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Connecticut Marijuana Council Approves Communities Targeted For Equity Programs

These 215 census tracts represent 22.8% of the population of the state. About two-thirds of historical drug convictions were attributed to people living in these tracts.

The Social Equity Council approved Thursday a list of 215 communities that will be prioritized for marijuana sales licenses and special equity programs.

The council approved the list in its first meeting since legislators passed the cannabis legalization bill in the waning days of the legislative session. One of the new law’s main goals is to help communities disproportionately harmed by the war on drugs by giving those residents equitable access to a marketplace that could generate up to $40 million in annual revenue.

In opening remarks, Gov. Ned Lamont said the state’s regulation efforts were about giving people from these areas a chance to support themselves and their families. Sometimes, Lamont said, would-be entrepreneurs have the experience and plan to start a business, but they still struggle to make their dreams a reality.

“A lot of folks from better neighborhoods, they always can start with a group called ‘friends and family,’” Lamont said. “Well, not all communities have folks they can go to for capital from friends and family. Well, we’re your friends and family, right here. We’ve got a group of folks who have investment experience, management experience, understanding of the communities, and the importance of social justice.”

The presentation revealed a startling figure: Two-thirds of drug convictions between 1982 and 2020 took place in those census tracts, which contain just over 20% of the state’s population.

“I think that statistic really demonstrates how disproportionate the enforcement of the war on drugs has been,” said Patrick Hulin, associate policy director at the Office of the Governor.

The designations will affect who can apply for a license as a social equity applicant. Those marijuana businesses will need to be at least 65% owned and controlled by people who had an average household income of less than 300% of the state’s median household income over the last three tax years, and be either a resident of a disproportionately impacted area for at least five of the last 10 years or have spent at least nine years living in one of those communities before they turned 18 years old.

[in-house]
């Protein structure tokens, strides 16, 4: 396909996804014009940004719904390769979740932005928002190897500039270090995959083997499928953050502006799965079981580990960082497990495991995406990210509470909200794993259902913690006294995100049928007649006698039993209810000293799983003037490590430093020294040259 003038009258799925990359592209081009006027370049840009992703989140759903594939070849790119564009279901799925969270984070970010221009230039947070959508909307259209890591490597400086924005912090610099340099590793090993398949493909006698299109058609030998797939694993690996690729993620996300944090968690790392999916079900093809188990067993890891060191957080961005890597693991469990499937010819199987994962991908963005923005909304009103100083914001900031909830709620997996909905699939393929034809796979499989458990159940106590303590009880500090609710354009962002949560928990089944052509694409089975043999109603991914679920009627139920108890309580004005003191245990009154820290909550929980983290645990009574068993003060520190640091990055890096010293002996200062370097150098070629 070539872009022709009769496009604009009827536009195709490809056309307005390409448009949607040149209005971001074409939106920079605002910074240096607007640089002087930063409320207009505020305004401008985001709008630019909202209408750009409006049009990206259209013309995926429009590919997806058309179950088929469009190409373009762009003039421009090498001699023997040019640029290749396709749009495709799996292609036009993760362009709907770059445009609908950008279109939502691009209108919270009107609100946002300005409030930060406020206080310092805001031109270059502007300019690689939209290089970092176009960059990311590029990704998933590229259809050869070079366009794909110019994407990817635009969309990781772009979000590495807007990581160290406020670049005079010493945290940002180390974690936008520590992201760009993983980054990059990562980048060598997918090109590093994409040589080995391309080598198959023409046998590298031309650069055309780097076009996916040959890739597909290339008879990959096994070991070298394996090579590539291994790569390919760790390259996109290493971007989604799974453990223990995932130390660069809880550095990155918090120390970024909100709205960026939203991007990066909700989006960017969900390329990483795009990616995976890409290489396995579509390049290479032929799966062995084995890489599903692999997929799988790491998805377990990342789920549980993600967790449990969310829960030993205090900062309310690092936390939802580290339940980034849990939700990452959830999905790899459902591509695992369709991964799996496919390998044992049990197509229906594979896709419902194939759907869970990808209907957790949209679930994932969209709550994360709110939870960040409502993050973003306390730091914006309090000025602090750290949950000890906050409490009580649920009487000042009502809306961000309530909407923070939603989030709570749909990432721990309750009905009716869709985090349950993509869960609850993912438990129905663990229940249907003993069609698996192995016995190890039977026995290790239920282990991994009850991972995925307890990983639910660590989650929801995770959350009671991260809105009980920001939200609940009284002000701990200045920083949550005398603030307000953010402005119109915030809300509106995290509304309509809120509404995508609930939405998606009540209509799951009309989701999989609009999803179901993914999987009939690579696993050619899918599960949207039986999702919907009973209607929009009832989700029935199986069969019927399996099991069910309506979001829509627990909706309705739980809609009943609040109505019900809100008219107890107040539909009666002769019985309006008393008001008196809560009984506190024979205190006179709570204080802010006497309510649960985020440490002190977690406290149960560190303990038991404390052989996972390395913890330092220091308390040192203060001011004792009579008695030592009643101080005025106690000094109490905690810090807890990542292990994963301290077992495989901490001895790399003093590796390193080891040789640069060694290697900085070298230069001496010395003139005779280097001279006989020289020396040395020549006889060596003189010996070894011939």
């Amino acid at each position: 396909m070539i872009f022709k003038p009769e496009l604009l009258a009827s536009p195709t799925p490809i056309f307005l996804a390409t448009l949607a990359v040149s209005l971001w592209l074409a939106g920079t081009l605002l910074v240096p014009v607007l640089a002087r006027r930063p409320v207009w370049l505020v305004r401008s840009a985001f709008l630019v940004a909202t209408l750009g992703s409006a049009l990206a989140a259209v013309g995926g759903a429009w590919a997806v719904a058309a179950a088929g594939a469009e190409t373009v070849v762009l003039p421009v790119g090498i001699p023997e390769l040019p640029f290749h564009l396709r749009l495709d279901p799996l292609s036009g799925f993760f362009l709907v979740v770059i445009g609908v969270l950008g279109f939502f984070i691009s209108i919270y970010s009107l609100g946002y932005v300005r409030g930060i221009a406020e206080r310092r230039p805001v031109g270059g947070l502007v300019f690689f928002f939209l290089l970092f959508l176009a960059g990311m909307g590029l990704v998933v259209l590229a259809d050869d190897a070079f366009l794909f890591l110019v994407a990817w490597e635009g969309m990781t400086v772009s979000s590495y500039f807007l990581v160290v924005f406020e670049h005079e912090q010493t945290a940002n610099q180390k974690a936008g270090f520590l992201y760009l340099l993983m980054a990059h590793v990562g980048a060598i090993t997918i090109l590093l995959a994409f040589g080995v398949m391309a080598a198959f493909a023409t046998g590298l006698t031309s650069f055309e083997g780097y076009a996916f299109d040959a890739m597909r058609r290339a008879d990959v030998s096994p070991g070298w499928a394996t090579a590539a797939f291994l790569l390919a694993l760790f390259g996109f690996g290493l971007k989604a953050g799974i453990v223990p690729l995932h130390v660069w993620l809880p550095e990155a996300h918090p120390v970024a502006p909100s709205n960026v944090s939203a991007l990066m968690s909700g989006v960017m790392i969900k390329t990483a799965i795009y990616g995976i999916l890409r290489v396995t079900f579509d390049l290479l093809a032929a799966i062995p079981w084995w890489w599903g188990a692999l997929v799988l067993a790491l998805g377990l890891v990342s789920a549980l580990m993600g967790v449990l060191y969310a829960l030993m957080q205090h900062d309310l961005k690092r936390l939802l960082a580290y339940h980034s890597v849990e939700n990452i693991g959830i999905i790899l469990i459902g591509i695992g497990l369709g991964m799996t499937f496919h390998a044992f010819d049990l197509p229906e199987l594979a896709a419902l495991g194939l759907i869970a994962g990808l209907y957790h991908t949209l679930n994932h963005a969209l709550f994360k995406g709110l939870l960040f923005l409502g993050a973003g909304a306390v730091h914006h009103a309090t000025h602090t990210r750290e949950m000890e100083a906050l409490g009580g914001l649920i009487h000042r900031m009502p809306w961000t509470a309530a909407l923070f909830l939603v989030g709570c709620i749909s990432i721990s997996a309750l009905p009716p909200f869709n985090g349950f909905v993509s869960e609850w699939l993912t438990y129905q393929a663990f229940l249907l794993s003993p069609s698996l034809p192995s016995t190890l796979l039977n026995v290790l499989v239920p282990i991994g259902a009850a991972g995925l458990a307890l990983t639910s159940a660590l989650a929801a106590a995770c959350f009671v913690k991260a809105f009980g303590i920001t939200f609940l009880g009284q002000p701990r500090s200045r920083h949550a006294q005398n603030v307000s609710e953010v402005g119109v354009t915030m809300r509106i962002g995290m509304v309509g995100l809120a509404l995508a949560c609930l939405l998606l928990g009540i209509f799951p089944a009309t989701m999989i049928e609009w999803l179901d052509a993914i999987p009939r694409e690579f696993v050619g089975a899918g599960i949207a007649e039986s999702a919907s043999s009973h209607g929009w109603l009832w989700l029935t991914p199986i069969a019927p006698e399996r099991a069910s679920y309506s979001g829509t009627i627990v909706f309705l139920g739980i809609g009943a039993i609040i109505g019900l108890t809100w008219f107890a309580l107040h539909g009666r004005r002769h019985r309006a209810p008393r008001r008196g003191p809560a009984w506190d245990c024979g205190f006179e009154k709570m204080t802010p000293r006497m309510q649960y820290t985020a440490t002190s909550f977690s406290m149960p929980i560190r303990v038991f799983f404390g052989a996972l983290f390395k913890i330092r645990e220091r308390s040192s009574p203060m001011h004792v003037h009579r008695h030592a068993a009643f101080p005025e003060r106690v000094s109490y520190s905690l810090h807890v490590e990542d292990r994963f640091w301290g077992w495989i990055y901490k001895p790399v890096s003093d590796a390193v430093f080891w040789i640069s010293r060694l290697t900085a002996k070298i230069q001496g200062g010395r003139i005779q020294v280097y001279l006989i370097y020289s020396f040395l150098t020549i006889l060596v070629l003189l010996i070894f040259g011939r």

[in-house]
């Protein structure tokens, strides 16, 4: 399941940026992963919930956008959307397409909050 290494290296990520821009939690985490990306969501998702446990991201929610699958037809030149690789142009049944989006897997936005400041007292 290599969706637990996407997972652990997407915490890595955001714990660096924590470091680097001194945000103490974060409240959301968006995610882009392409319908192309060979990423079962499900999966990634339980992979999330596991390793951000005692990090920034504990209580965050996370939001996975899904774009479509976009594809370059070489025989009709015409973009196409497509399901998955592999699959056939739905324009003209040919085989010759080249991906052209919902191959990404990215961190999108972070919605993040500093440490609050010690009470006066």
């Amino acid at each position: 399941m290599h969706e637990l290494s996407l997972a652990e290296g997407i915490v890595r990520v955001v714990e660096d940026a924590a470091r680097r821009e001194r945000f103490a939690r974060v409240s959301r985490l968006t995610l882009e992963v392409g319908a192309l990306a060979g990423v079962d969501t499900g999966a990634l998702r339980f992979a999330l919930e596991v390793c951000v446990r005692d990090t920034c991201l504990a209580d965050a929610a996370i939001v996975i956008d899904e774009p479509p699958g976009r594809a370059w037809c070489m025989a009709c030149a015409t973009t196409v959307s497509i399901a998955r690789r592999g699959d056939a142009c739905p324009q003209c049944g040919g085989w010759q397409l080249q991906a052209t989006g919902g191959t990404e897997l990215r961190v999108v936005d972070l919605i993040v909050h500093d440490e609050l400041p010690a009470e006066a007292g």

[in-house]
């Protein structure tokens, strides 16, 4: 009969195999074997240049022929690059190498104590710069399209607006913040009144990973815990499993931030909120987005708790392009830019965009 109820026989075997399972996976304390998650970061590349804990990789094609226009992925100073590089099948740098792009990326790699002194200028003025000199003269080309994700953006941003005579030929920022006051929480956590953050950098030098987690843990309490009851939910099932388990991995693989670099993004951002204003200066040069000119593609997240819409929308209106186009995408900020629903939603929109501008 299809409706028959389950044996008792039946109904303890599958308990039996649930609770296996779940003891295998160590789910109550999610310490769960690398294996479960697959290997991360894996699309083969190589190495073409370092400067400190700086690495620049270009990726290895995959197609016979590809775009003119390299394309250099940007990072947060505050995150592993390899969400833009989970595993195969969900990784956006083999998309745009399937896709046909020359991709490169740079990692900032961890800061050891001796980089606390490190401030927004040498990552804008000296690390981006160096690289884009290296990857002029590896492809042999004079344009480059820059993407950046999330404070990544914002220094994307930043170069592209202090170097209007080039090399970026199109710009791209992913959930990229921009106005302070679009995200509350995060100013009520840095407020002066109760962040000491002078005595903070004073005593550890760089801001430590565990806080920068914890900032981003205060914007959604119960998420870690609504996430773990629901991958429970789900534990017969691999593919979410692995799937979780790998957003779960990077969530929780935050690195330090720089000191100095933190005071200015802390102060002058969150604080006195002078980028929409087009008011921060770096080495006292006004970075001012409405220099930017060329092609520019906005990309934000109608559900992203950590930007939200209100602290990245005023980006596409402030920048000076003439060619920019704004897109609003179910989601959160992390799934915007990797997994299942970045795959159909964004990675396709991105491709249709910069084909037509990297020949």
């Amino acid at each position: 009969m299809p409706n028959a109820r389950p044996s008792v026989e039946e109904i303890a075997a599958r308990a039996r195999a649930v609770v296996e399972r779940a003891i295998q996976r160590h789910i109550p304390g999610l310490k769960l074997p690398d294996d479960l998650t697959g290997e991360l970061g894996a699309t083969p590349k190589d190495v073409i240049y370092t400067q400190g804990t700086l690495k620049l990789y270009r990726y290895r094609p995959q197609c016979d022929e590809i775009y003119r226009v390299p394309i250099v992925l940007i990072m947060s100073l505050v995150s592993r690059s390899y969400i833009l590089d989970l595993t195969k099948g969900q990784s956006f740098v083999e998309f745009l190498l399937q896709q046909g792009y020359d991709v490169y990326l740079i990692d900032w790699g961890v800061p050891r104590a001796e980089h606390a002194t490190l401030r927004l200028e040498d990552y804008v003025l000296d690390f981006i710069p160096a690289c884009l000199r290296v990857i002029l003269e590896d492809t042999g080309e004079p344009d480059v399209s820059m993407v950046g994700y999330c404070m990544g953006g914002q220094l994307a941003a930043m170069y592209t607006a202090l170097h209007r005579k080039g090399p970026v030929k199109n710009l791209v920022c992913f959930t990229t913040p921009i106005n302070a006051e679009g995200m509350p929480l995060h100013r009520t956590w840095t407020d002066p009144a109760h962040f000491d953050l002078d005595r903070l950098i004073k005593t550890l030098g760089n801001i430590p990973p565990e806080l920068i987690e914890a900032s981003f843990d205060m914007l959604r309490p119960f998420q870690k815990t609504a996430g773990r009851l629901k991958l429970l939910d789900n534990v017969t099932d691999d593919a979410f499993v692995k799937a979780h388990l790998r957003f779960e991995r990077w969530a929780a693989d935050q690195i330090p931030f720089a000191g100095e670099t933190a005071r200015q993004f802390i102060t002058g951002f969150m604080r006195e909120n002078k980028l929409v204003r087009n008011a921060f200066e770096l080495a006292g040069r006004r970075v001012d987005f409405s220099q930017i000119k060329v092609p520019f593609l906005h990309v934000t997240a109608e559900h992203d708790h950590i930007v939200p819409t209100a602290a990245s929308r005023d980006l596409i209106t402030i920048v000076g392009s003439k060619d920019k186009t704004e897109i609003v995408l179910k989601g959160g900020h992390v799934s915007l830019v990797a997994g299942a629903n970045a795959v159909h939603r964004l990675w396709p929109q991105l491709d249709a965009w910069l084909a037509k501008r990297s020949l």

The council unanimously approved the designations of the disproportionately impacted areas, but not before some members objected to having to do so in their very first meeting without first discussing the impact of the war on drugs in depth.

“I just find it just a bit troubling to be voting on a disproportionate area on our first meeting without really having these true discussions,” said Corrie Betts, the criminal justice chair of the Connecticut State Conference of the NAACP.

Other members pointed to the tight timeline the council must adhere to, per the statute. Certifying the areas that qualify for equity programs must be done before applications for licenses open. Mindful of the amount of work the council must complete, the governor’s office and an interagency team prepared a recommended list of disproportionately impacted areas, which the council ultimately approved Thursday.

“I think that the timeline that’s been designated in the legislation is really ambitious, and it has not given us a significant amount of time,” said Andrea Comer, the interim deputy commissioner of the Department of Consumer Protection and chair of the council. “I would suggest that maybe we not let the pursuit of perfection be the enemy of the good and the enemy of progress.”

The Social Equity Council’s timeline. The group also voted to push back to Sept. 15 the RFP deadline to examine the historical and present-day impacts of marijuana on disproportionately impacted communities.

Members spoke of the council’s role in getting marijuana legalization and sale “right” in Connecticut, of rolling back the harms of the war on drugs and breaking the cycles of generational poverty in the state’s most under-resourced communities.

“We have to ensure that the person who was doing it illegally has a pathway to entry to the legal part of this business,” said Subira Gordon, the executive director of ConnCan, the education advocacy group.

Lamont said there were many metrics to deeming Connecticut’s marijuana legalization a success. For him, one will be visiting those disproportionately impacted areas in five years, meeting with people who started local businesses who will tell him, “‘I got my start with the social equity council.’”

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